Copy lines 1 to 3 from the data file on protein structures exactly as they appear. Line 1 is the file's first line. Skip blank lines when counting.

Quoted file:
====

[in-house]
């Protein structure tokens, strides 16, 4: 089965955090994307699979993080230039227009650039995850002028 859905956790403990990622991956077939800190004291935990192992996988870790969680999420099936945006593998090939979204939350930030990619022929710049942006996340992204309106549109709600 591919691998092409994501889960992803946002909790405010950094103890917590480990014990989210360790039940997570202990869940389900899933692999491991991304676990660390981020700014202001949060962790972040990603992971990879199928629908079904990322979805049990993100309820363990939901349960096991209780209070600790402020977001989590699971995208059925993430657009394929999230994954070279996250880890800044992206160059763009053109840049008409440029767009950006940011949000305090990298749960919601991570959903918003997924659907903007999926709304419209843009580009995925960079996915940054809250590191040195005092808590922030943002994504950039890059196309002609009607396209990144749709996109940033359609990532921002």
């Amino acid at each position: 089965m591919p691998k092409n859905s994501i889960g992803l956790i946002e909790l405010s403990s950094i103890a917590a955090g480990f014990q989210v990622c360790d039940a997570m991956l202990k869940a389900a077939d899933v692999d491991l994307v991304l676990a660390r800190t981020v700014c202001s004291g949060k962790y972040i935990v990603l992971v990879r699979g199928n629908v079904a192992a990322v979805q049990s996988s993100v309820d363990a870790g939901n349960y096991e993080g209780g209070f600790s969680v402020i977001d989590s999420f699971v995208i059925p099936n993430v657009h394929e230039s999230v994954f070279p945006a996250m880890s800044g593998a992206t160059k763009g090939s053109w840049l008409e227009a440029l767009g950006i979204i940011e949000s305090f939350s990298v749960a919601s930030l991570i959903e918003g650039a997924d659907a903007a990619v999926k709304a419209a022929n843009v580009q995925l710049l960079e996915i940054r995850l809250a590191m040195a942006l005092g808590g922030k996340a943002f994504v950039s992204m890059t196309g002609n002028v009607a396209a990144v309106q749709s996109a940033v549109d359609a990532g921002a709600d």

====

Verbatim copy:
[in-house]
């Protein structure tokens, strides 16, 4: 089965955090994307699979993080230039227009650039995850002028 859905956790403990990622991956077939800190004291935990192992996988870790969680999420099936945006593998090939979204939350930030990619022929710049942006996340992204309106549109709600 591919691998092409994501889960992803946002909790405010950094103890917590480990014990989210360790039940997570202990869940389900899933692999491991991304676990660390981020700014202001949060962790972040990603992971990879199928629908079904990322979805049990993100309820363990939901349960096991209780209070600790402020977001989590699971995208059925993430657009394929999230994954070279996250880890800044992206160059763009053109840049008409440029767009950006940011949000305090990298749960919601991570959903918003997924659907903007999926709304419209843009580009995925960079996915940054809250590191040195005092808590922030943002994504950039890059196309002609009607396209990144749709996109940033359609990532921002």
């Amino acid at each position: 089965m591919p691998k092409n859905s994501i889960g992803l956790i946002e909790l405010s403990s950094i103890a917590a955090g480990f014990q989210v990622c360790d039940a997570m991956l202990k869940a389900a077939d899933v692999d491991l994307v991304l676990a660390r800190t981020v700014c202001s004291g949060k962790y972040i935990v990603l992971v990879r699979g199928n629908v079904a192992a990322v979805q049990s996988s993100v309820d363990a870790g939901n349960y096991e993080g209780g209070f600790s969680v402020i977001d989590s999420f699971v995208i059925p099936n993430v657009h394929e230039s999230v994954f070279p945006a996250m880890s800044g593998a992206t160059k763009g090939s053109w840049l008409e227009a440029l767009g950006i979204i940011e949000s305090f939350s990298v749960a919601s930030l991570i959903e918003g650039a997924d659907a903007a990619v999926k709304a419209a022929n843009v580009q995925l710049l960079e996915i940054r995850l809250a590191m040195a942006l005092g808590g922030k996340a943002f994504v950039s992204m890059t196309g002609n002028v009607a396209a990144v309106q749709s996109a940033v549109d359609a990532g921002a709600d």